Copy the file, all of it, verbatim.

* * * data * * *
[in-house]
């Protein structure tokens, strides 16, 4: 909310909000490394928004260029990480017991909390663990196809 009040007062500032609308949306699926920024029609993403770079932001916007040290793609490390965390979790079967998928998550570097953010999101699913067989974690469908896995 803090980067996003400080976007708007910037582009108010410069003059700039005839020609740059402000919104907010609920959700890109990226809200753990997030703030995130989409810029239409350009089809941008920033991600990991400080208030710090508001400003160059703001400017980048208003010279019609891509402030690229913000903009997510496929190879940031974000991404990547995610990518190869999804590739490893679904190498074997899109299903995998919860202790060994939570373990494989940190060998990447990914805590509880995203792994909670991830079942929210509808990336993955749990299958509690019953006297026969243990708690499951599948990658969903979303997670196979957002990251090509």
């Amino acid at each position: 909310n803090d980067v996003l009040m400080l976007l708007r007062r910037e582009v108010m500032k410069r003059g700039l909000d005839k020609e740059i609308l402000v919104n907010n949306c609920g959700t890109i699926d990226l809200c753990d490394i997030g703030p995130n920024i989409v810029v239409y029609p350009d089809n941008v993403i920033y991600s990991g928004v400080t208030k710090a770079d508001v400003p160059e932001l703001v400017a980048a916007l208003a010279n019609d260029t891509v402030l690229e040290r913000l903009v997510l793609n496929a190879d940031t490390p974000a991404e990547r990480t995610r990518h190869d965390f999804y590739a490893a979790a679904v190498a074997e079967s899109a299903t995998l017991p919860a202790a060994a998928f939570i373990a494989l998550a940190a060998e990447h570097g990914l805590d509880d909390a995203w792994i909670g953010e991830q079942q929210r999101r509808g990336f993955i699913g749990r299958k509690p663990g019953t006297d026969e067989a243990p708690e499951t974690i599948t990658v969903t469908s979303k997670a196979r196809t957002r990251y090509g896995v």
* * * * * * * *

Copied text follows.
[in-house]
């Protein structure tokens, strides 16, 4: 909310909000490394928004260029990480017991909390663990196809 009040007062500032609308949306699926920024029609993403770079932001916007040290793609490390965390979790079967998928998550570097953010999101699913067989974690469908896995 803090980067996003400080976007708007910037582009108010410069003059700039005839020609740059402000919104907010609920959700890109990226809200753990997030703030995130989409810029239409350009089809941008920033991600990991400080208030710090508001400003160059703001400017980048208003010279019609891509402030690229913000903009997510496929190879940031974000991404990547995610990518190869999804590739490893679904190498074997899109299903995998919860202790060994939570373990494989940190060998990447990914805590509880995203792994909670991830079942929210509808990336993955749990299958509690019953006297026969243990708690499951599948990658969903979303997670196979957002990251090509």
């Amino acid at each position: 909310n803090d980067v996003l009040m400080l976007l708007r007062r910037e582009v108010m500032k410069r003059g700039l909000d005839k020609e740059i609308l402000v919104n907010n949306c609920g959700t890109i699926d990226l809200c753990d490394i997030g703030p995130n920024i989409v810029v239409y029609p350009d089809n941008v993403i920033y991600s990991g928004v400080t208030k710090a770079d508001v400003p160059e932001l703001v400017a980048a916007l208003a010279n019609d260029t891509v402030l690229e040290r913000l903009v997510l793609n496929a190879d940031t490390p974000a991404e990547r990480t995610r990518h190869d965390f999804y590739a490893a979790a679904v190498a074997e079967s899109a299903t995998l017991p919860a202790a060994a998928f939570i373990a494989l998550a940190a060998e990447h570097g990914l805590d509880d909390a995203w792994i909670g953010e991830q079942q929210r999101r509808g990336f993955i699913g749990r299958k509690p663990g019953t006297d026969e067989a243990p708690e499951t974690i599948t990658v969903t469908s979303k997670a196979r196809t957002r990251y090509g896995v």